Is there room on the internet for authorial interaction?

Is there room on the internet for authorial interaction?



For many years, we’ve preached that review are for readers and they are. Oftentimes, when authors react to reviews, it results in an unfortunate dustup with authors saying things they wished they hadn’t and readers throwing out threats of a ban list. The comment threads to a review can be contentious whether it is here at Dear Author or at places like Goodreads and Amazon.

But there are times when authorial interaction might actually produce interesting discussion. After I reviewed “Lord of the Abyss,” I wrote a note to Nalini Singh and Singh wrote me back* and said that she wanted to share with me why she turned Liliana beautiful at the end, an ending that I complained about:

I did consider not having that fairytale makeover, because like you said, Micah didn’t care. The thing was, I couldn’t do it to Liliana, herself because it hurt her so much when people were cruel to her, or said nasty things like in the village. The thought of her living her entire life having to bear those slights (and the reality is, people still would’ve said them and they still would’ve hurt, even if only a tiny bit each time since she would’ve had Micah’s unwavering love in contrast) – yeah, I just couldn’t. And since it was a fairytale, I did get to play fairy godmother.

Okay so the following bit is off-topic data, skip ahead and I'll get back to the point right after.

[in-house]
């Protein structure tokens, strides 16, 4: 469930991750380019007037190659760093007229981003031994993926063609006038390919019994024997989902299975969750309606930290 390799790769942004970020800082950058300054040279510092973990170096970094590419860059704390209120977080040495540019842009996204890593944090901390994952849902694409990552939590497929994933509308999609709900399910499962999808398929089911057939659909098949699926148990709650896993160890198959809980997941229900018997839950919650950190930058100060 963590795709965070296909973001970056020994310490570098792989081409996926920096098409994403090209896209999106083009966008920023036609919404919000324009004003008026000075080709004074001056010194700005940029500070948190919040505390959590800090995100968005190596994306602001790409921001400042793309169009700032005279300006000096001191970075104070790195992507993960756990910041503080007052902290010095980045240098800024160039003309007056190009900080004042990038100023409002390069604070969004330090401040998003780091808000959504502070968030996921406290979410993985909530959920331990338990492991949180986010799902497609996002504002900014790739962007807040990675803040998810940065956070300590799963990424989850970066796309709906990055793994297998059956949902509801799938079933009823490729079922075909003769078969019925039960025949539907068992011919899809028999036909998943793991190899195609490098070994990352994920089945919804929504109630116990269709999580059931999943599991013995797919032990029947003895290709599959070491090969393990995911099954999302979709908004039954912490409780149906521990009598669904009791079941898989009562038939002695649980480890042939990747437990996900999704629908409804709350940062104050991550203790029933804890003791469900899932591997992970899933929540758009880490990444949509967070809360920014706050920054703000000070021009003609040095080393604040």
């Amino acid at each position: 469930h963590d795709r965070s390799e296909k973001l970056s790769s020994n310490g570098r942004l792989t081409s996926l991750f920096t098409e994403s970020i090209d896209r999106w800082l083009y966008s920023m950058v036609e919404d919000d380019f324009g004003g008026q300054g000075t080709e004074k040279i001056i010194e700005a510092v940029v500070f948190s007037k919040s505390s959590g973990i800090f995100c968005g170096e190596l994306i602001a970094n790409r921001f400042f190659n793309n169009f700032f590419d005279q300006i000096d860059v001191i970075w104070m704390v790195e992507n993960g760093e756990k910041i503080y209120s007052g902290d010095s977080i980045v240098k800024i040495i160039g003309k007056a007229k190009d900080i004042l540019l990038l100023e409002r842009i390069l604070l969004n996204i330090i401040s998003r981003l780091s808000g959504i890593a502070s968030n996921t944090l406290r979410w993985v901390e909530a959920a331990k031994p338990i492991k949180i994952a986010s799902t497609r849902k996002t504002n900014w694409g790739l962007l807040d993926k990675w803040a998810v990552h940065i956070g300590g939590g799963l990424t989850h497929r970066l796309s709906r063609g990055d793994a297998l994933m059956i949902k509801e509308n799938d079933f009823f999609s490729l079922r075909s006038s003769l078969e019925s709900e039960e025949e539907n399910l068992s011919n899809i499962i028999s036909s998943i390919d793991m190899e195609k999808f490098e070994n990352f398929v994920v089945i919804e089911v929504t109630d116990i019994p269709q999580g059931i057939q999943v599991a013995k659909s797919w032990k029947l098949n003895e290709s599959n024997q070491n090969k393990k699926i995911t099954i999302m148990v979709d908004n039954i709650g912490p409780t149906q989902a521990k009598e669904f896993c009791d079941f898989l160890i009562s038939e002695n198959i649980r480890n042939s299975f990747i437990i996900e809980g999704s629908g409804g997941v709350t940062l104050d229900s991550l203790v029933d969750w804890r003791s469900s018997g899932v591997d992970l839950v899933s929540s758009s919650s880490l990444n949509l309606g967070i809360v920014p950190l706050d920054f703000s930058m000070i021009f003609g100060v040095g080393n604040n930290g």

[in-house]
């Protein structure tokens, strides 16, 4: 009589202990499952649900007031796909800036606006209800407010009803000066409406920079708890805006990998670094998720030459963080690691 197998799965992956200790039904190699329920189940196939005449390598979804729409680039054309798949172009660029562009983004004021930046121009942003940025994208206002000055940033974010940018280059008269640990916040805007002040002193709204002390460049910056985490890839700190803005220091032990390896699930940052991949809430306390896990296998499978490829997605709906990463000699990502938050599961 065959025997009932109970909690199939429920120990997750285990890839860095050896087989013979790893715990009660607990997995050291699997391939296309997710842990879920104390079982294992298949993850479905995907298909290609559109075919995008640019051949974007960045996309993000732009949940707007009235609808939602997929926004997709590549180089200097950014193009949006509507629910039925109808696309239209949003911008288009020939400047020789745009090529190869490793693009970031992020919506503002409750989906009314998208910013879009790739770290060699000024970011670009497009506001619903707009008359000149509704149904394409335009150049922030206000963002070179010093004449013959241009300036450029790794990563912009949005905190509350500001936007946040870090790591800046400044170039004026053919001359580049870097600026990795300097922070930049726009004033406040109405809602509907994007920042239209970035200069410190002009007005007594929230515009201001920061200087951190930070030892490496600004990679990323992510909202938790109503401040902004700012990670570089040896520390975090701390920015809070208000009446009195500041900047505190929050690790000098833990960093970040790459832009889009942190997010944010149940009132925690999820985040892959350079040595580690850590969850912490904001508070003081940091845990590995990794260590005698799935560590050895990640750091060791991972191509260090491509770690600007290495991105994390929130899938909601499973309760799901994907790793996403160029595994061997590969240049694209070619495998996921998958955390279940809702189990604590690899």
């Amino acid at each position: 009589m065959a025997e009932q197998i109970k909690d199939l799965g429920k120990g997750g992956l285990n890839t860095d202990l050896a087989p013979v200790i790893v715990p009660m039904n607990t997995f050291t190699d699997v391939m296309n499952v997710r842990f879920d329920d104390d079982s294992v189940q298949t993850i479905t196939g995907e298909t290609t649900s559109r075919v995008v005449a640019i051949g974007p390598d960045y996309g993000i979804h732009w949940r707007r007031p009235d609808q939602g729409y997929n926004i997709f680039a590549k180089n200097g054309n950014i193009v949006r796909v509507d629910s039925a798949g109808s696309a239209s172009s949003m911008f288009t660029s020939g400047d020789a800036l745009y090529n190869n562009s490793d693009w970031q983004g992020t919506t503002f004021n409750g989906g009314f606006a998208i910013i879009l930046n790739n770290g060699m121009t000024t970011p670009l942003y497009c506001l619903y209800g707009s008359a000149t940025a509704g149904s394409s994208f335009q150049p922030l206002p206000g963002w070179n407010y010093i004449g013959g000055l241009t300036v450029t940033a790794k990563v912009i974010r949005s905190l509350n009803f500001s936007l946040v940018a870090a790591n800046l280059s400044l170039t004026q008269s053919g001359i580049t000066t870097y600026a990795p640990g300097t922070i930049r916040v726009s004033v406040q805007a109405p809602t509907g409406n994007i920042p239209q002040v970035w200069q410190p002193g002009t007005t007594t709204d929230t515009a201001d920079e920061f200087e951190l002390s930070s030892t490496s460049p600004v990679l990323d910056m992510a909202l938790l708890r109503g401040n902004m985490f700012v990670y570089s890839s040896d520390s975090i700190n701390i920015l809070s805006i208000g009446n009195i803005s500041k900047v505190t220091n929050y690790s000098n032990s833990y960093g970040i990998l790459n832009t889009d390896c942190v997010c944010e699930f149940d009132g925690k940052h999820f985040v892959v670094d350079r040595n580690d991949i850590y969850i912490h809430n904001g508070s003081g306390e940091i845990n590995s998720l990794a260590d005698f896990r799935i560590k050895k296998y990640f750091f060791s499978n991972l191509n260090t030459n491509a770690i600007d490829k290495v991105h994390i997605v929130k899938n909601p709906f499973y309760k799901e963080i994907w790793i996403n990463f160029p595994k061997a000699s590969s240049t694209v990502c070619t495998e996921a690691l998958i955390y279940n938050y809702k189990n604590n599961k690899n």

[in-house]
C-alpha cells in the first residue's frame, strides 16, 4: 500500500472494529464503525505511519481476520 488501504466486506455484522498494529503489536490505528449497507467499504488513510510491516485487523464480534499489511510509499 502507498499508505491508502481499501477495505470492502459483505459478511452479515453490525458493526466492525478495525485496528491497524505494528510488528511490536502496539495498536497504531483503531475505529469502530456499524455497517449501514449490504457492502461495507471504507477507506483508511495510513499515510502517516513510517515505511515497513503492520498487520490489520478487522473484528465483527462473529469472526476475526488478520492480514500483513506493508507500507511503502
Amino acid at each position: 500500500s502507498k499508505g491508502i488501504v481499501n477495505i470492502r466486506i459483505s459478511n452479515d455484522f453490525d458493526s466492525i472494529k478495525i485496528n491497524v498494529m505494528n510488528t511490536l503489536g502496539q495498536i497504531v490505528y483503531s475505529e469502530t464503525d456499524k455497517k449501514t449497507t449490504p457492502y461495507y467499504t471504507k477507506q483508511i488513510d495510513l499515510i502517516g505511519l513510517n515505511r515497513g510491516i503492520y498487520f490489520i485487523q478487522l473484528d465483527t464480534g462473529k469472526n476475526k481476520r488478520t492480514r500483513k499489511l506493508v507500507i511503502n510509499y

I responded:

You know, your comment is one that I think would be interesting to readers, if you would be willing to post it. I’m not sure how I feel. It’s true that I wouldn’t want Liliana to be hurt constantly by the shunning of others, but I loved the idea of a truly ugly heroine. It’s amazing how none of that really matters when you are in the meat of the story.

Nalini’s response: